Last month we reported in a cover story on the case of Chris Brymer, a former star lineman at USC who has been charged with hate-crime assault in San Francisco. Interviews with medical experts and with Brymer's friends and relatives indicated he might suffer from a degenerative brain disease caused by head trauma from football.
This disease, known as chronic traumatic encephalopathy, has been the subject of much press and public scrutiny since the fall of 2009, when The New Yorker
published a report on the condition's prevalence among former football players. As a result, the National Football League
has been trying to treat concussions more aggressively and set up stiffer penalties for head hits.
Yet in an interesting essay printed yesterday in The New York Times
, former Denver Broncos player Nate Jackson asserts that these rules simply aren't going to do much.
On the contrary: Jackson suggests that repetitive head trauma is inseparable from modern football.
Noting that NFL Commissioner Roger Goodell
has recently slapped his players with $175,000 in fines for illegal head hits, Jackson, a former wide receiver and tight end, states that such measures are ultimately futile, since using the head in hits is an essential part of high-level play:
The truth is that N.F.L. players have been using their heads as weapons since they first donned pads as children. It's the nature of the sport. Sure, coaches tell you to wrap up an opponent with your arms, to keep your head up, to see what you hit. But when a player is moving forward, his knees are bent and his body is leaning forward. The head leads no matter what.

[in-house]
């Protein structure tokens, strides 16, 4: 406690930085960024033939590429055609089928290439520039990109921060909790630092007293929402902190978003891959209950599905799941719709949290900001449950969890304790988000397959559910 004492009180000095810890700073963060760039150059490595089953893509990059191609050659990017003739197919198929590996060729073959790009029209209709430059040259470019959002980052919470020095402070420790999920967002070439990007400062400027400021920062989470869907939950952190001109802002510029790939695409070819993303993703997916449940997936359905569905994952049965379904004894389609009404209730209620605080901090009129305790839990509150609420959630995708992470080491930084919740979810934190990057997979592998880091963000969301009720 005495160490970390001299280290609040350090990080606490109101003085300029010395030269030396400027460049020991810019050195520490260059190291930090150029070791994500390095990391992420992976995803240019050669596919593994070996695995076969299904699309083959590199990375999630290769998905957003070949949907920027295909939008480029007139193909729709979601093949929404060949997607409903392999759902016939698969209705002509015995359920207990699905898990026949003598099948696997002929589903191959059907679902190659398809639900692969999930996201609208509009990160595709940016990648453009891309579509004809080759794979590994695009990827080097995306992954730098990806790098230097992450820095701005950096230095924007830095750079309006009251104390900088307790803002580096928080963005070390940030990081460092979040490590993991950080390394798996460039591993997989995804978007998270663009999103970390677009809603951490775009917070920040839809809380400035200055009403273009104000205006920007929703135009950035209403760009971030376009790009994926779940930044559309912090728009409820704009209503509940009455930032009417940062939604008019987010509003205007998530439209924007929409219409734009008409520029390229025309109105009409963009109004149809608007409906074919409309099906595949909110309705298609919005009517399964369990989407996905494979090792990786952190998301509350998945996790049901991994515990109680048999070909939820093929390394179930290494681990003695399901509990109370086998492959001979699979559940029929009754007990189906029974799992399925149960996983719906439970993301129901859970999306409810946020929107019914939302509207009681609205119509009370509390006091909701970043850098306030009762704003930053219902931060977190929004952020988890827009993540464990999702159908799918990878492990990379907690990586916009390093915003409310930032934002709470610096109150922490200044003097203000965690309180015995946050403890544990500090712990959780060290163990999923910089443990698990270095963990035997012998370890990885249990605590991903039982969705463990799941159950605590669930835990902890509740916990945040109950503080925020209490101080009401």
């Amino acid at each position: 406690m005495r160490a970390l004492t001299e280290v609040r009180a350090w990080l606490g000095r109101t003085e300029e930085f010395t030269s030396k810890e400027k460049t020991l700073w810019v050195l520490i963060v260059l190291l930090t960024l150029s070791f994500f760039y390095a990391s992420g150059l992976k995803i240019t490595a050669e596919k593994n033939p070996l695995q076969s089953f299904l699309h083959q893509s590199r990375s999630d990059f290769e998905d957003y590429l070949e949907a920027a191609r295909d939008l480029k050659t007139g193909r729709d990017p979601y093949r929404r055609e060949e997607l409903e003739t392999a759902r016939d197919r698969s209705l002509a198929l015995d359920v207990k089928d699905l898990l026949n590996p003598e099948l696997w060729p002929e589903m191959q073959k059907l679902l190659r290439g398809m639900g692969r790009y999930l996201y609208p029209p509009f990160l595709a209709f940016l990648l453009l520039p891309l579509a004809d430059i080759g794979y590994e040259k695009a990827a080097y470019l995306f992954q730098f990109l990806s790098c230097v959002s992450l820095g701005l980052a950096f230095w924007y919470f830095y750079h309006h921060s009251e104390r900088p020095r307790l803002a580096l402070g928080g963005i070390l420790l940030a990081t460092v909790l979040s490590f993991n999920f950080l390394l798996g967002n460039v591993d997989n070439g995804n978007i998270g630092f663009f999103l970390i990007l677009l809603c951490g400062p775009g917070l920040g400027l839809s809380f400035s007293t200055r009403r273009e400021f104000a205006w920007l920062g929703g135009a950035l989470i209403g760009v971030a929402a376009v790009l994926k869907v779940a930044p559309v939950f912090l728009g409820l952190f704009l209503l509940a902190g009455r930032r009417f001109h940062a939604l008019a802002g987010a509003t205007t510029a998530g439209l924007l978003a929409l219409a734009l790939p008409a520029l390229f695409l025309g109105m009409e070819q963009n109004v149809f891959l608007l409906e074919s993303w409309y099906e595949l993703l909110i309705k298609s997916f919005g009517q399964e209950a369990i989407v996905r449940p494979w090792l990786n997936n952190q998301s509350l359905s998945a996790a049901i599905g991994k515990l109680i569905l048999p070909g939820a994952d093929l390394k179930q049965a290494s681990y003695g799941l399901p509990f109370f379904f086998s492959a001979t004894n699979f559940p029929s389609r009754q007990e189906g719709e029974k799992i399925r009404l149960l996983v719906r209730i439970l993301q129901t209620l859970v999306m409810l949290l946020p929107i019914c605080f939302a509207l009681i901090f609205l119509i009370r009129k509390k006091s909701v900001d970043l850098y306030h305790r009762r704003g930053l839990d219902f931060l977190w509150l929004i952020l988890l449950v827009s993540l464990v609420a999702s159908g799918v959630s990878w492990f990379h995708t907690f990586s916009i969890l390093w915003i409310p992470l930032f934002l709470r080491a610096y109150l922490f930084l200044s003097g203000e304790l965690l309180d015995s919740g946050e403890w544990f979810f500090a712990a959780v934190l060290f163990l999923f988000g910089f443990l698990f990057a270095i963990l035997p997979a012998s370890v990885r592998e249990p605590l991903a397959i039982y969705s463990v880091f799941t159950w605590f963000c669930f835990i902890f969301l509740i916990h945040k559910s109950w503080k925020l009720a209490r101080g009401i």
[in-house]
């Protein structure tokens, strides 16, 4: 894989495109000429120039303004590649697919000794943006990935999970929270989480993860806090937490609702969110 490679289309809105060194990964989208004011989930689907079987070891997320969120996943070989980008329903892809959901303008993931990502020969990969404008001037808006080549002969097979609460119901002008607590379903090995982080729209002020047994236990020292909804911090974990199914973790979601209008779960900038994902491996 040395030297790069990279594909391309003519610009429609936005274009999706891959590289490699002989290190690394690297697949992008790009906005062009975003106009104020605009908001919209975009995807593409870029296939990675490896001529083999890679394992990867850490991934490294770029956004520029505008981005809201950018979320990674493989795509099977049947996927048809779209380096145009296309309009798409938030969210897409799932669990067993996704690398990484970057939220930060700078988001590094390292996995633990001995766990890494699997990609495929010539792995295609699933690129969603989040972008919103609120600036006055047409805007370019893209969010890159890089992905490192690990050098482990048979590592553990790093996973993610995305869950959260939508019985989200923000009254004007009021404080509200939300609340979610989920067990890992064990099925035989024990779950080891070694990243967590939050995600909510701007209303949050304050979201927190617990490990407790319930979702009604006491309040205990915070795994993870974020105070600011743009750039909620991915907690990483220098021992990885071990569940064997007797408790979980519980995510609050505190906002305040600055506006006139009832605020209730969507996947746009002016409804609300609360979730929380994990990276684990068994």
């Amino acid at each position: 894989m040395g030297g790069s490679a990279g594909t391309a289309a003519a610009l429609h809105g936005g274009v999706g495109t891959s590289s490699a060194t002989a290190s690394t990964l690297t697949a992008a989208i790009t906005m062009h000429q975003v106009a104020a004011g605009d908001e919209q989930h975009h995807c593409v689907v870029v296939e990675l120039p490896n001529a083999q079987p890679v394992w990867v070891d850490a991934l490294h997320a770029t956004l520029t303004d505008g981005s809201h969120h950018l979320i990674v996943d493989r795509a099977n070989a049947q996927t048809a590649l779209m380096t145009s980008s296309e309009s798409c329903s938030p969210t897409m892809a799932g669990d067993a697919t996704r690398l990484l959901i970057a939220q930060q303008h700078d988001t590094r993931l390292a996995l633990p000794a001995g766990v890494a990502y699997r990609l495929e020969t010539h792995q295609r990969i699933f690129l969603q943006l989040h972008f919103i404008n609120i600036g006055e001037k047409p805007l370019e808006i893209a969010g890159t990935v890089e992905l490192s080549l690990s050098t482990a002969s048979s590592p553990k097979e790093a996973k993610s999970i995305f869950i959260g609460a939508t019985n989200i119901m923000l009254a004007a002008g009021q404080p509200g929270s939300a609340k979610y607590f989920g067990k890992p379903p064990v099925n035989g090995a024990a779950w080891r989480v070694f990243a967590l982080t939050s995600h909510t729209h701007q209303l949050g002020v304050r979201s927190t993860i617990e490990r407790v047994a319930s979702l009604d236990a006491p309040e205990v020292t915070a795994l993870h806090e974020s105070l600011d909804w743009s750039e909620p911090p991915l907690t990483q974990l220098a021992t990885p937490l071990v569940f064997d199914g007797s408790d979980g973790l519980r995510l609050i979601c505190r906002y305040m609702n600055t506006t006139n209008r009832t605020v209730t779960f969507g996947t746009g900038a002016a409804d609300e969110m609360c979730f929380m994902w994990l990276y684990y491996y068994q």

Some say players should block and tackle with the shoulder pads instead. Doing that means choosing a side, trying to hit an opponent with the left or right shoulder. That technique will get you cut by any professional team before you can begin to perfect it.
His conclusion: "The only way to prevent head injuries in football is no more football... Changing the rules enough to truly safeguard against head injuries would change the game beyond recognition. It wouldn't be football anymore."
If Jackson is right, that means more tragic stories similar to that of Brymer, along with the costs they bring for families, society, and the criminal-justice system.
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